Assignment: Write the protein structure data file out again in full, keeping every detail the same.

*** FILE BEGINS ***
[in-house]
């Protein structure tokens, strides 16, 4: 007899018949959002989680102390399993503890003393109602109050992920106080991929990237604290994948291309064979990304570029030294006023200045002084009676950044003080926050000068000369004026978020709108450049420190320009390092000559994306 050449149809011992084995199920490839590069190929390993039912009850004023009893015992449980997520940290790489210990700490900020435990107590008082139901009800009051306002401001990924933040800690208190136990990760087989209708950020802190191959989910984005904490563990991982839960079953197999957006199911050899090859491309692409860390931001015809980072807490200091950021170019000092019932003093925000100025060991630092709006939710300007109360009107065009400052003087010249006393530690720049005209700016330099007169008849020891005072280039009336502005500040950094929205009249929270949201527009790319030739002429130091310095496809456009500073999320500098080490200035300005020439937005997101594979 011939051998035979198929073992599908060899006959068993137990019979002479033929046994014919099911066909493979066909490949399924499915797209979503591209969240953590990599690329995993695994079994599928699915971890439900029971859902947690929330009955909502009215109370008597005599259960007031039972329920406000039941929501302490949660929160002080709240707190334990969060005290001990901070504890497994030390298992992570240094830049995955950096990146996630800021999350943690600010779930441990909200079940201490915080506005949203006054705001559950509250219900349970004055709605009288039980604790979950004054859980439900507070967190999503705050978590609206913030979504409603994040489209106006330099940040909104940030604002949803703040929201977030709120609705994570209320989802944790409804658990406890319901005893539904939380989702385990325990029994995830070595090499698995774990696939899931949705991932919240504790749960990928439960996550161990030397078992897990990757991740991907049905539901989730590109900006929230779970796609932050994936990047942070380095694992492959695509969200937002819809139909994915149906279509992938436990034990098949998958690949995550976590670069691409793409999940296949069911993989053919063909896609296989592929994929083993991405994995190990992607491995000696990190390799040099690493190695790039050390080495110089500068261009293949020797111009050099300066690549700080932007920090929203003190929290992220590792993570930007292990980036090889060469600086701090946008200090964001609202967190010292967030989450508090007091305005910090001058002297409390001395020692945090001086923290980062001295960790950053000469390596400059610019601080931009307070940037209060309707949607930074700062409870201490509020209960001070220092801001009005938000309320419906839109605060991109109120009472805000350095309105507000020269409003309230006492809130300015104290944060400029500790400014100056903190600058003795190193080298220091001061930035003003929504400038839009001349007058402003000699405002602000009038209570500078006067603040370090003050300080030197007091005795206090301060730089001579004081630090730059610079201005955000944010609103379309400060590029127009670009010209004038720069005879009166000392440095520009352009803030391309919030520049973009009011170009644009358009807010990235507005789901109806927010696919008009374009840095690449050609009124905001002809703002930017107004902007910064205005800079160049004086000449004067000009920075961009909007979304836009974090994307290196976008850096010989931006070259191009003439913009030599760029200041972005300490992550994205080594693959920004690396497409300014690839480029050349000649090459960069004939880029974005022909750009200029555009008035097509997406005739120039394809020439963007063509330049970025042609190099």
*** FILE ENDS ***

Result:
[in-house]
């Protein structure tokens, strides 16, 4: 007899018949959002989680102390399993503890003393109602109050992920106080991929990237604290994948291309064979990304570029030294006023200045002084009676950044003080926050000068000369004026978020709108450049420190320009390092000559994306 050449149809011992084995199920490839590069190929390993039912009850004023009893015992449980997520940290790489210990700490900020435990107590008082139901009800009051306002401001990924933040800690208190136990990760087989209708950020802190191959989910984005904490563990991982839960079953197999957006199911050899090859491309692409860390931001015809980072807490200091950021170019000092019932003093925000100025060991630092709006939710300007109360009107065009400052003087010249006393530690720049005209700016330099007169008849020891005072280039009336502005500040950094929205009249929270949201527009790319030739002429130091310095496809456009500073999320500098080490200035300005020439937005997101594979 011939051998035979198929073992599908060899006959068993137990019979002479033929046994014919099911066909493979066909490949399924499915797209979503591209969240953590990599690329995993695994079994599928699915971890439900029971859902947690929330009955909502009215109370008597005599259960007031039972329920406000039941929501302490949660929160002080709240707190334990969060005290001990901070504890497994030390298992992570240094830049995955950096990146996630800021999350943690600010779930441990909200079940201490915080506005949203006054705001559950509250219900349970004055709605009288039980604790979950004054859980439900507070967190999503705050978590609206913030979504409603994040489209106006330099940040909104940030604002949803703040929201977030709120609705994570209320989802944790409804658990406890319901005893539904939380989702385990325990029994995830070595090499698995774990696939899931949705991932919240504790749960990928439960996550161990030397078992897990990757991740991907049905539901989730590109900006929230779970796609932050994936990047942070380095694992492959695509969200937002819809139909994915149906279509992938436990034990098949998958690949995550976590670069691409793409999940296949069911993989053919063909896609296989592929994929083993991405994995190990992607491995000696990190390799040099690493190695790039050390080495110089500068261009293949020797111009050099300066690549700080932007920090929203003190929290992220590792993570930007292990980036090889060469600086701090946008200090964001609202967190010292967030989450508090007091305005910090001058002297409390001395020692945090001086923290980062001295960790950053000469390596400059610019601080931009307070940037209060309707949607930074700062409870201490509020209960001070220092801001009005938000309320419906839109605060991109109120009472805000350095309105507000020269409003309230006492809130300015104290944060400029500790400014100056903190600058003795190193080298220091001061930035003003929504400038839009001349007058402003000699405002602000009038209570500078006067603040370090003050300080030197007091005795206090301060730089001579004081630090730059610079201005955000944010609103379309400060590029127009670009010209004038720069005879009166000392440095520009352009803030391309919030520049973009009011170009644009358009807010990235507005789901109806927010696919008009374009840095690449050609009124905001002809703002930017107004902007910064205005800079160049004086000449004067000009920075961009909007979304836009974090994307290196976008850096010989931006070259191009003439913009030599760029200041972005300490992550994205080594693959920004690396497409300014690839480029050349000649090459960069004939880029974005022909750009200029555009008035097509997406005739120039394809020439963007063509330049970025042609190099």